Cover

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Title Page, Copyright

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pp. i-iv

Contents

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pp. v-v

Maps

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pp. vi-vii

Dedication

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pp. viii-viii

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Preface

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pp. ix-xii

...compared with several of the nation's later conflicts. Fewer than 7,000 soldiers died of battle wounds during more than six years of fighting, and even if those who perished in camps and British prisons are included, the total of just over 25,000 is small in relation to the size...

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1 / The War Begins

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pp. 1-18

...began on the eastern seaboard in April 1775, it had little impact upon the few inhabitants of Kentucky. Although a surprisingly large number of hunters, trappers, land speculators, and other adventurers had explored the lovely lands south of the Ohio River, the first permanent...

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2 / The Illinois Campaign, 1778

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pp. 19-38

...objectives with 500 men, and he had anticipated little difficulty in securing the 350 authorized by the state authorities. But he encountered disappointments from the outset. Recruiters for the Continental army and for state troops competed with Clark's...

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3 / The Vincennes Campaign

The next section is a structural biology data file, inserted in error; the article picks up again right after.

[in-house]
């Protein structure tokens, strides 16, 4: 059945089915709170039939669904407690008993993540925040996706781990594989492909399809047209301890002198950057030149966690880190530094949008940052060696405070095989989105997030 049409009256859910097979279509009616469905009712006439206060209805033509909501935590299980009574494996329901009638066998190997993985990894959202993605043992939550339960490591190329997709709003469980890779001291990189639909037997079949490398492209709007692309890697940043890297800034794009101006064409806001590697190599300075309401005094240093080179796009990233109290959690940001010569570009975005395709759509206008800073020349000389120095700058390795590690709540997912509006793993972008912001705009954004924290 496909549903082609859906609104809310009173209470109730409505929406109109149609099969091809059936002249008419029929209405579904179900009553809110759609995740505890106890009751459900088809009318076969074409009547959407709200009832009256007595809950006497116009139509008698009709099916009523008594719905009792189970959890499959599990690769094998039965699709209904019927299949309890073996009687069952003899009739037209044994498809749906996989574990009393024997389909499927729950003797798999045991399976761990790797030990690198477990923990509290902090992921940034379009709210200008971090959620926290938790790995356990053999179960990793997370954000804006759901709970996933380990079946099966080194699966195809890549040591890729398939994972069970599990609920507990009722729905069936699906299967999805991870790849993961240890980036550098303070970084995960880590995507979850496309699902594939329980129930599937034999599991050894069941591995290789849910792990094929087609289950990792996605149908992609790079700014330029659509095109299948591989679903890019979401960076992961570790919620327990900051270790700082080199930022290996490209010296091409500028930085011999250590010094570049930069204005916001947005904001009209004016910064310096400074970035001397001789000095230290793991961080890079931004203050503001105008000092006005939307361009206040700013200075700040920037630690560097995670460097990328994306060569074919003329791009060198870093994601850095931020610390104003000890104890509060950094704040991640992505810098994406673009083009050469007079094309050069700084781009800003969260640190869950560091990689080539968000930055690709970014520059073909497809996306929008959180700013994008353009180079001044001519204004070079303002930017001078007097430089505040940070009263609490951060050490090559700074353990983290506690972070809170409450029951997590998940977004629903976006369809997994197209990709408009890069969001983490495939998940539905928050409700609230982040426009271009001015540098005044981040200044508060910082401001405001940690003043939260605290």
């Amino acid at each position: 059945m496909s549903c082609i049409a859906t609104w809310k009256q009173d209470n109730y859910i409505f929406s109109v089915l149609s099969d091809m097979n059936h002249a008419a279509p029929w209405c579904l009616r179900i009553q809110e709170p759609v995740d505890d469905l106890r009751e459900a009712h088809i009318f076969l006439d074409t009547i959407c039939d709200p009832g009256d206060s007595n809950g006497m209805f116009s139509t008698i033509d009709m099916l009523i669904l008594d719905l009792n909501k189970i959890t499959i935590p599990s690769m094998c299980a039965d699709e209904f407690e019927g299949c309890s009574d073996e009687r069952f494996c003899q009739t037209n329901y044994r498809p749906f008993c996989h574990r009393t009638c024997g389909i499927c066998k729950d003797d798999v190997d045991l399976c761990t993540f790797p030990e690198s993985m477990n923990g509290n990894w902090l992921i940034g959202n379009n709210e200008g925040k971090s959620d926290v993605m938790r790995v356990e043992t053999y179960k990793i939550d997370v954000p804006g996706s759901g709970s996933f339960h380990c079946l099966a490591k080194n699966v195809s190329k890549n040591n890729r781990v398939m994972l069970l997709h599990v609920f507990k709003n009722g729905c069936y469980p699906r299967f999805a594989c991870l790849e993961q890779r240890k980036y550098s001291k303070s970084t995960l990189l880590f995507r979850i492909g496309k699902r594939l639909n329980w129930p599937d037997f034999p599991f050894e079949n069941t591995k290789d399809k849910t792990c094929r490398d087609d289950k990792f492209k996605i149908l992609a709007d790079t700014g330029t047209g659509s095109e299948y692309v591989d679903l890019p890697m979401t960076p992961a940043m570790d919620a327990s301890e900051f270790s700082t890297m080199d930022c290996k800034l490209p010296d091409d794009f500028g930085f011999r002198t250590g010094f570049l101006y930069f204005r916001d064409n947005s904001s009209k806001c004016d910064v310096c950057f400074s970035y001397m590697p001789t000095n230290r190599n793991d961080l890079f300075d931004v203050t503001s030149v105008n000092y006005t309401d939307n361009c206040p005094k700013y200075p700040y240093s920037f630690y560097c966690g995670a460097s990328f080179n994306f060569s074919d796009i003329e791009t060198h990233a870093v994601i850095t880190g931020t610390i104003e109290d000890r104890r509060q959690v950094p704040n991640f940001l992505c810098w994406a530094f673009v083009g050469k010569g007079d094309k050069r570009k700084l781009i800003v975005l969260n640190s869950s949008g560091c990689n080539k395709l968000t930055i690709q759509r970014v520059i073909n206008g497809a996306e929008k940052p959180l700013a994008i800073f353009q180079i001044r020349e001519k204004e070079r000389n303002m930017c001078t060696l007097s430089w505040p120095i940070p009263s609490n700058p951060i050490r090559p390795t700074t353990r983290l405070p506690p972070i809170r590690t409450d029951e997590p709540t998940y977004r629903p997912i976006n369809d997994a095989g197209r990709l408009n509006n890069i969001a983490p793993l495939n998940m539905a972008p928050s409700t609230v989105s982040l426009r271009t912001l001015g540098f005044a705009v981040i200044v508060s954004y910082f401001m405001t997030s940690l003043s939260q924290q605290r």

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pp. 39-60

...northward by one Francis Maisonville who had been in the Illinois country when the American arrived, reached Detroit on August 6. The news came as both a shock and a disappointment to Lieutenant Governor Henry Hamilton, who had been marshaling...

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4 / The Detroit Eludes Clark

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pp. 61-85

...been completed. When Clark learned that several British boats were coming down the Wabash with trade goods and provisions, he ordered Captain Helm and a group of volunteers northward to intercept them. Armed with four swivels from the fort, Helm's men ambushed the British flotilla and forced its surrender...

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5 / The War Ends in the West

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pp. 86-99

...raids to continue during the cold months, and their frequency increased with the coming of spring. News of the defeat at Yorktown did not reach Detroit until April 3, 1782, and then the British commander A. S. De Peyster tried to minimize its significance...

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6 / The After Years

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pp. 100-110

...his reputation. The apex of his career was reached at Vincennes on February 25, 1779, when he accepted the surrender of Henry Hamilton. Although he performed valuable services between that time and the date of his separation from military service in 1783, his detractors succeeded in tarnishing his...

Notes

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pp. 111-116

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A Note to Readers

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pp. 117-121

...porary with its subject, is available on George Rogers Clark. Lyman C. Draper collected materials over several decades for a biography he never wrote; the Clark Papers constitute the largest collection in the Draper Manuscripts (State Historical Society of Wisconsin, Madison). A microfilm copy of...

Index

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pp. 122-124